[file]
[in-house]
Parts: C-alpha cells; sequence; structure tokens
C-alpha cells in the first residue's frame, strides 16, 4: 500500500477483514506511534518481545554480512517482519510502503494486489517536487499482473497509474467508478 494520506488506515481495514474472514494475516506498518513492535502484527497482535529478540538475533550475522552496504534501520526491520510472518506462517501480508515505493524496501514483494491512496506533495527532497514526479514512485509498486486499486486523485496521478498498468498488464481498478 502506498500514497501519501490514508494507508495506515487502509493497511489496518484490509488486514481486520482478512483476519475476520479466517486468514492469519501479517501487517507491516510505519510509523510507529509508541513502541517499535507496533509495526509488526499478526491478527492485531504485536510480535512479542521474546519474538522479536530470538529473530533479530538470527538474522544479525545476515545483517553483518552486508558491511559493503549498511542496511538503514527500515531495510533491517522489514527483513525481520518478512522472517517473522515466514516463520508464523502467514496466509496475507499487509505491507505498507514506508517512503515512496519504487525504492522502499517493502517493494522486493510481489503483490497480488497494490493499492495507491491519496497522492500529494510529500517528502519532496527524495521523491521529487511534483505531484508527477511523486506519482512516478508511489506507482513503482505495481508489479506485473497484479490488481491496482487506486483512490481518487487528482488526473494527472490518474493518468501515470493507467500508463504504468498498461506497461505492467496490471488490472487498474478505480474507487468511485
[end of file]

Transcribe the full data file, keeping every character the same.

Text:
[in-house]
Parts: C-alpha cells; sequence; structure tokens
C-alpha cells in the first residue's frame, strides 16, 4: 500500500477483514506511534518481545554480512517482519510502503494486489517536487499482473497509474467508478 494520506488506515481495514474472514494475516506498518513492535502484527497482535529478540538475533550475522552496504534501520526491520510472518506462517501480508515505493524496501514483494491512496506533495527532497514526479514512485509498486486499486486523485496521478498498468498488464481498478 502506498500514497501519501490514508494507508495506515487502509493497511489496518484490509488486514481486520482478512483476519475476520479466517486468514492469519501479517501487517507491516510505519510509523510507529509508541513502541517499535507496533509495526509488526499478526491478527492485531504485536510480535512479542521474546519474538522479536530470538529473530533479530538470527538474522544479525545476515545483517553483518552486508558491511559493503549498511542496511538503514527500515531495510533491517522489514527483513525481520518478512522472517517473522515466514516463520508464523502467514496466509496475507499487509505491507505498507514506508517512503515512496519504487525504492522502499517493502517493494522486493510481489503483490497480488497494490493499492495507491491519496497522492500529494510529500517528502519532496527524495521523491521529487511534483505531484508527477511523486506519482512516478508511489506507482513503482505495481508489479506485473497484479490488481491496482487506486483512490481518487487528482488526473494527472490518474493518468501515470493507467500508463504504468498498461506497461505492467496490471488490472487498474478505480474507487468511485